to vomit –– I make no doubt this medicine
if properly persisted in would have removed
his complaints - but unluckily his temper is
too unsteady to persist long in any medicine
or


[Page 3]

regimen ––– he says he generally feels most pain
about mid day – and immediately after dinner
complains of his stomach and bowels being
much distended with Wind, which he passes
plentifully both upwards and downwards -
He was formerly a very hard drinker - but of
late he has given it up almost entirely ---


I have been much more particular than I
needed to have been - had I not known the
propensity he has of concealing his
compl[aint]s, particularly from his
Physician - upon this account I
am afraid you must take the trouble
of giving him his directions in writing -


I am very sorry to understand that our
patient poor Miss Farquharson has veri¬
fied our prognosis so soon - tho' indeed there
was no prospect of her ever getting the better
of her complaints - had she lived even some
months longer ---- I beg best compliments
to Mrs Cullen - and am with the greatest
respect


Dear Sir
your most Obedient Servant
Wm. Farquharson



[Page 4]


Dr. William Cullen
Physician
Edinburgh


Mr Farquharson
Concerning Mr Macduff
January 1700
V.X. p. 161

Diplomatic Text

[Page 1]
Dunkeld Jany. 27th 1780.


I beg leave to introduce to you the
bearer Mr Mcduff a patient of mine, whom I have ad¬
vised to consult you about a very troublesome com¬
plaint in his bowels which he has laboured under
for some time past - About 6 months ago he was
seized with a pain across the belly about the um¬
bilical region - which was attended with loss of
appetite
and an obstinate costiveness - it was
more than two months after it first came on be¬
fore I was acquainted of it and then in such
an imperfect manner that I did not know what
to make of it - however I prescribed some Ol. Ri¬
cini
which gave him some ease in the begin¬
ning but he gave it up before it could have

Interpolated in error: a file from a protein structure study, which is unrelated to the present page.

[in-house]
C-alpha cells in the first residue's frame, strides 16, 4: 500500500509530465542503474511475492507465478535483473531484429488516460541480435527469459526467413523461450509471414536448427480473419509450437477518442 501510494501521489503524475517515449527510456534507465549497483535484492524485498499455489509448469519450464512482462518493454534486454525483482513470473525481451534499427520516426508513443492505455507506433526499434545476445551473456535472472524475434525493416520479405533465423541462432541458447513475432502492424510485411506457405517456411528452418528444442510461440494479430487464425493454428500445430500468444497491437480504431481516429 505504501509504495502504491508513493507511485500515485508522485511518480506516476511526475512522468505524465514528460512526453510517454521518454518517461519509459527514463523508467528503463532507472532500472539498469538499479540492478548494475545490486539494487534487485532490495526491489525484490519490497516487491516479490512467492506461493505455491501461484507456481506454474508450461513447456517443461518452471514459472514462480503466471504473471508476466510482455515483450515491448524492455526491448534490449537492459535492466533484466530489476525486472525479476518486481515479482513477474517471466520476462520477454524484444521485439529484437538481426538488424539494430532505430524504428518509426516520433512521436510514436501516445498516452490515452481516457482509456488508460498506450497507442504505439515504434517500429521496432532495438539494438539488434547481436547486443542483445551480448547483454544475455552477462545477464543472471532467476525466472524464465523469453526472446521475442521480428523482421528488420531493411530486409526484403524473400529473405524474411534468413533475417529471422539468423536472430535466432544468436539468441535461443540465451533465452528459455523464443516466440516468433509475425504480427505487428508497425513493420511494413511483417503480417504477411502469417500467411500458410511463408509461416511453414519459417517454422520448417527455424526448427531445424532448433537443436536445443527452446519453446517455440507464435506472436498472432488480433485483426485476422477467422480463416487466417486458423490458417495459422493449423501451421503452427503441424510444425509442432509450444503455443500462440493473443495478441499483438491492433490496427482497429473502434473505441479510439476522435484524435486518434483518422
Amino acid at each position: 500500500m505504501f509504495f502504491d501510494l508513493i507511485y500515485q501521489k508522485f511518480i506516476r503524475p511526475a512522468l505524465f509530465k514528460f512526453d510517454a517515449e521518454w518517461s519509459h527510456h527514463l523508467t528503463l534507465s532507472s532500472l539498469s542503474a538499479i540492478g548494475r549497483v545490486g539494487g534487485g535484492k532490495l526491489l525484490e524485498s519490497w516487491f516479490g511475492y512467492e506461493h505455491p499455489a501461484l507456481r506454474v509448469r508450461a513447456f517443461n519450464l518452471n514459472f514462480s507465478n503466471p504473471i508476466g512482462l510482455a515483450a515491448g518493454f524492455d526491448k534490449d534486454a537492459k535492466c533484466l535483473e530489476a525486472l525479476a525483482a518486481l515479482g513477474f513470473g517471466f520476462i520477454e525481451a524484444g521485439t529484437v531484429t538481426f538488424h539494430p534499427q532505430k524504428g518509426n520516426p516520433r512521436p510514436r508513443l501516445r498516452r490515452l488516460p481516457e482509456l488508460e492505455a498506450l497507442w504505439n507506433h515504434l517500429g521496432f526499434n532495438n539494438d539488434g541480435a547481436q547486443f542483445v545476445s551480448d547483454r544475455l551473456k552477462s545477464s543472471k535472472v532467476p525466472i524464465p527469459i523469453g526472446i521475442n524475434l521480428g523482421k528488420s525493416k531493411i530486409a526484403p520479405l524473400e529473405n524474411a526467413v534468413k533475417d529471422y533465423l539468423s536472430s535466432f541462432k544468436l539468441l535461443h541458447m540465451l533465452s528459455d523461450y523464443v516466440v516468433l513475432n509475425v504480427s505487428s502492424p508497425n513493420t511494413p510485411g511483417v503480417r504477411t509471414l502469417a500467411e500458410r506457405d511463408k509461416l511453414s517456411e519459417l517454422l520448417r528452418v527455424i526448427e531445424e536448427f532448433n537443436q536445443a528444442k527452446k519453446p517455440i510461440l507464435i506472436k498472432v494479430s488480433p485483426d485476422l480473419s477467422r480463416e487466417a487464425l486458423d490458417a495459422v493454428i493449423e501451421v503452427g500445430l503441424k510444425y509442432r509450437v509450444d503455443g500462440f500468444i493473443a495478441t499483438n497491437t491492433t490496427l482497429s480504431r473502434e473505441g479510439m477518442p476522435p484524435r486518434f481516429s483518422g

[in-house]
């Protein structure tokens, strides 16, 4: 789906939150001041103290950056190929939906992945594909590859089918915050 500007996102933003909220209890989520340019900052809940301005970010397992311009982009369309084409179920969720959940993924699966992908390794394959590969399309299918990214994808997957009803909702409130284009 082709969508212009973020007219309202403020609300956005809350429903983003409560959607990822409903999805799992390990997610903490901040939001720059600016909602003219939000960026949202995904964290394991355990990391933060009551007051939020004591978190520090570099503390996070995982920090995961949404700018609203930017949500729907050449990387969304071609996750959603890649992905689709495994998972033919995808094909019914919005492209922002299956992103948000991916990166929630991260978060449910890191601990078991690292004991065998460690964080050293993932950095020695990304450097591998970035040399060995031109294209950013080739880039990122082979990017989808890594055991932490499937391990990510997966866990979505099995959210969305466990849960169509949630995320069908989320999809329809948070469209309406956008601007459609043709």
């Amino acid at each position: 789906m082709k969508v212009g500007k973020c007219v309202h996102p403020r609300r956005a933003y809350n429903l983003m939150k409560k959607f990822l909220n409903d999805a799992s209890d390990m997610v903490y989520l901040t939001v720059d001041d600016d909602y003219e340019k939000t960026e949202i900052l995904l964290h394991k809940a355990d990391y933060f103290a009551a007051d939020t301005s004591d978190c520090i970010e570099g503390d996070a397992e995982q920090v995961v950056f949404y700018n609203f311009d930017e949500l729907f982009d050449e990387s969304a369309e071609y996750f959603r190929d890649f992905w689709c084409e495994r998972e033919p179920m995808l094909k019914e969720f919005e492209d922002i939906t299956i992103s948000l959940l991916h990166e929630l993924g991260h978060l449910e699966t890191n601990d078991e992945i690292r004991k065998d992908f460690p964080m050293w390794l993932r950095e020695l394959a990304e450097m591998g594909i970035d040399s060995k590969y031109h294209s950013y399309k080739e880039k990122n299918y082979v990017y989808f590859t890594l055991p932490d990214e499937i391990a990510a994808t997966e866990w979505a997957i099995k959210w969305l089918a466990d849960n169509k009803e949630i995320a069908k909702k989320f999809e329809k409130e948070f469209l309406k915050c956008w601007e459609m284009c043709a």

any great effect; and meeting with a friend of
his (a great pretender to Physic) he was advised
by him to take a large dose of Calomel & Rhubarb
and immediately after it above four ounces
of Glauber's Salts divided into 8 doses, which



[Page 2]

he took, one after another, as fast as he could swallow
them - this instead of removing the costiveness had
a contrary effect - so much that he was some -
times near a week without getting passage - in this
way he continued for several weeks without saying
any thing of the matter to me - at last he told
me - and I endeavoured to cleanse the guts of the
hardened scybala by emmolient clysters; and
supposing the disease to proceed from a relaxed
state of the intestinal canal, I ordered him a
small dose of Rhubarb & Sal Polychrest every
day about 12 oclock in a little chicken broth;
but this not suceeding according to my wish
I continued the clysters and changed the other
medicine to some Ol. Ricini given every
night at bed time with a dose of Laudanum
tho' this has relieved him a good deal he com¬
plains that the medicine sits heavy on
his stomach and sometimes cause him
to vomit –– I make no doubt this medicine
if properly persisted in would have removed
his complaints - but unluckily his temper is
too unsteady to persist long in any medicine
or


[Page 3]

regimen ––– he says he generally feels most pain
about mid day – and immediately after dinner
complains of his stomach and bowels being
much distended with Wind, which he passes
plentifully both upwards and downwards -
He was formerly a very hard drinker - but of
late he has given it up almost entirely ---


I have been much more particular than I
needed to have been - had I not known the
propensity he has of concealing his
compl[aint]s, particularly from his
Physician - upon this account I
am afraid you must take the trouble
of giving him his directions in writing -


I am very sorry to understand that our
patient poor Miss Farquharson has veri¬
fied our prognosis so soon - tho' indeed there
was no prospect of her ever getting the better
of her complaints - had she lived even some
months longer ---- I beg best compliments
to Mrs Cullen - and am with the greatest
respect


Dear Sir
your most Obdt. Sert.
Wm. Farquharson



[Page 4]


Dr. William Cullen
Physician
Edinburgh


Mr Farquharson
C Mr Macduff
Janry. 1700
V.X. p. 161